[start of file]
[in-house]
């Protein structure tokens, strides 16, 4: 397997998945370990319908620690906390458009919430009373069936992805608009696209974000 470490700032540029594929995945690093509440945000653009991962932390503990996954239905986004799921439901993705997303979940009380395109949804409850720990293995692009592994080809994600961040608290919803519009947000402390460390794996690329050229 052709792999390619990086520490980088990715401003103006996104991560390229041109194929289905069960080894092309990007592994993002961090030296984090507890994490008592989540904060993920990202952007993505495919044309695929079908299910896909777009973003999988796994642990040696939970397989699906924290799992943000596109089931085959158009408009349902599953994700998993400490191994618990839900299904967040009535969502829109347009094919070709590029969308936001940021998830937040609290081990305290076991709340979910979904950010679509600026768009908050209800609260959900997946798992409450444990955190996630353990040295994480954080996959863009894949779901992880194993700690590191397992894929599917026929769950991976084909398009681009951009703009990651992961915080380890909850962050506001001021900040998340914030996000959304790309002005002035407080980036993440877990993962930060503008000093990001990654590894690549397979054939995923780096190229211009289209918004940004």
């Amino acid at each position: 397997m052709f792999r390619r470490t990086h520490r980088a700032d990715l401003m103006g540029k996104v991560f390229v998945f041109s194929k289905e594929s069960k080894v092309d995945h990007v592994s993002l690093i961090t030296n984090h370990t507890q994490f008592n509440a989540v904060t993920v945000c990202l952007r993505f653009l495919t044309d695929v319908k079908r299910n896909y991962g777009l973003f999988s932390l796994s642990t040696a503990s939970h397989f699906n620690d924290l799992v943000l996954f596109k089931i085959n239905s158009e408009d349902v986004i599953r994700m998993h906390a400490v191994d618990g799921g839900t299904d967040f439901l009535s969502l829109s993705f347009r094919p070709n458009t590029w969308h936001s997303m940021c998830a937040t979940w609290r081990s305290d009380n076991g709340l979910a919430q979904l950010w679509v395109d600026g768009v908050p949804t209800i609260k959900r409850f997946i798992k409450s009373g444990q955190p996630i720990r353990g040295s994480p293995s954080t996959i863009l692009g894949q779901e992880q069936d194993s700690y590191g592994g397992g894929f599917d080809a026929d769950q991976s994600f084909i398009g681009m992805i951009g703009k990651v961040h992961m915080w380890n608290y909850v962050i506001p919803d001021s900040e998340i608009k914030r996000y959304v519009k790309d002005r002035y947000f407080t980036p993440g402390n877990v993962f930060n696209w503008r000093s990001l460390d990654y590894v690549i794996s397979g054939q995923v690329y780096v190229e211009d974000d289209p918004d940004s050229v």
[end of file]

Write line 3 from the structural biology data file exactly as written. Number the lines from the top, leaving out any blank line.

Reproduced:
């Amino acid at each position: 397997m052709f792999r390619r470490t990086h520490r980088a700032d990715l401003m103006g540029k996104v991560f390229v998945f041109s194929k289905e594929s069960k080894v092309d995945h990007v592994s993002l690093i961090t030296n984090h370990t507890q994490f008592n509440a989540v904060t993920v945000c990202l952007r993505f653009l495919t044309d695929v319908k079908r299910n896909y991962g777009l973003f999988s932390l796994s642990t040696a503990s939970h397989f699906n620690d924290l799992v943000l996954f596109k089931i085959n239905s158009e408009d349902v986004i599953r994700m998993h906390a400490v191994d618990g799921g839900t299904d967040f439901l009535s969502l829109s993705f347009r094919p070709n458009t590029w969308h936001s997303m940021c998830a937040t979940w609290r081990s305290d009380n076991g709340l979910a919430q979904l950010w679509v395109d600026g768009v908050p949804t209800i609260k959900r409850f997946i798992k409450s009373g444990q955190p996630i720990r353990g040295s994480p293995s954080t996959i863009l692009g894949q779901e992880q069936d194993s700690y590191g592994g397992g894929f599917d080809a026929d769950q991976s994600f084909i398009g681009m992805i951009g703009k990651v961040h992961m915080w380890n608290y909850v962050i506001p919803d001021s900040e998340i608009k914030r996000y959304v519009k790309d002005r002035y947000f407080t980036p993440g402390n877990v993962f930060n696209w503008r000093s990001l460390d990654y590894v690549i794996s397979g054939q995923v690329y780096v190229e211009d974000d289209p918004d940004s050229v």